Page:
My integrated technology and my brain worked in perfect, synchronized tandem as I identified the citizens I was looking for. In the simulation, they were scattered about, as they’d be in their worlds. But in my mind’s eye, it was as if all of the citizens were standing neatly in a line before me. Using my technology to organize them, I saw about a quarter of the citizens stepping forward. These were the ones I was about to cull. The ones with brainwaves indicating violence and aggression. The ones with the capacity to commit murder. The ones who were inclined to bring down pain on the citizens around them.
Ramona Finn writes about courageous characters who fight to live in broken, dystopian worlds. She believes a person’s true characters is often revealed in times of crisis, and there is no greater crisis than the worlds that she drops her characters into!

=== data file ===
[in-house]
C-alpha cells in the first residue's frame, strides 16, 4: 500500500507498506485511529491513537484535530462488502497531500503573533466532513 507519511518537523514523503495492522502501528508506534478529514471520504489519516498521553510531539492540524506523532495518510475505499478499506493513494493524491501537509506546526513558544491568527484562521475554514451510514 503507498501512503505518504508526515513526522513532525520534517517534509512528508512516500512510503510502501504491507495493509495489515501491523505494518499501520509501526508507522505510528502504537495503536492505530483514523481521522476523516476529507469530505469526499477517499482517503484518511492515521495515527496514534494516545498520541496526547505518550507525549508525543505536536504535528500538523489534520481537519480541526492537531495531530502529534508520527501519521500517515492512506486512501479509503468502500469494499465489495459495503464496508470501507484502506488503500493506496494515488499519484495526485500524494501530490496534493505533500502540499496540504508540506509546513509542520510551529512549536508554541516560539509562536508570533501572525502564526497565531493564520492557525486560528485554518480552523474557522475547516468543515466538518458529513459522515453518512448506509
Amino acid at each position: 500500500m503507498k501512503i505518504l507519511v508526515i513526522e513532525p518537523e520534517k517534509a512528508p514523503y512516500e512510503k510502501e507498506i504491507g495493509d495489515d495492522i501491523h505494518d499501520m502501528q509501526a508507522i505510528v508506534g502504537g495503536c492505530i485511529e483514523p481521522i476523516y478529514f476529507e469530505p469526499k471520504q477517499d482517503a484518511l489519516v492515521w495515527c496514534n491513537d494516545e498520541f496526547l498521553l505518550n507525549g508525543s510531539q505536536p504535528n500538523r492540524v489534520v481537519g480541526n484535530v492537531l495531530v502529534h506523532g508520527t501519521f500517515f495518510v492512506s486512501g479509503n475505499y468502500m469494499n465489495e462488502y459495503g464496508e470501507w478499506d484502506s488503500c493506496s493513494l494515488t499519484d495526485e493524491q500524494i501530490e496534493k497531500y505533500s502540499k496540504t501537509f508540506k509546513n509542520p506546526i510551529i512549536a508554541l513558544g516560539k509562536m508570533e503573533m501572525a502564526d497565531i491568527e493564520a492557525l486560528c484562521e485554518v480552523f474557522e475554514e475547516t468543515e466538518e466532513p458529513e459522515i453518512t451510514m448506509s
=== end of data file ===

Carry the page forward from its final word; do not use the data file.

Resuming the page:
She grew up sitting cross-legged on her town’s library floor–completely engrossed in science fiction books. It was always the futuristic world or the universe-on-the-brink-of-extinction plotlines that drew her in, but it was the brave characters who chose to fight back that kept her turning the pages.
Her books create deep, intricate worlds with bold characters determined to fight for their survival in their dystopian worlds–with a little help from their friends. And, of course, romance is never out of the question 😉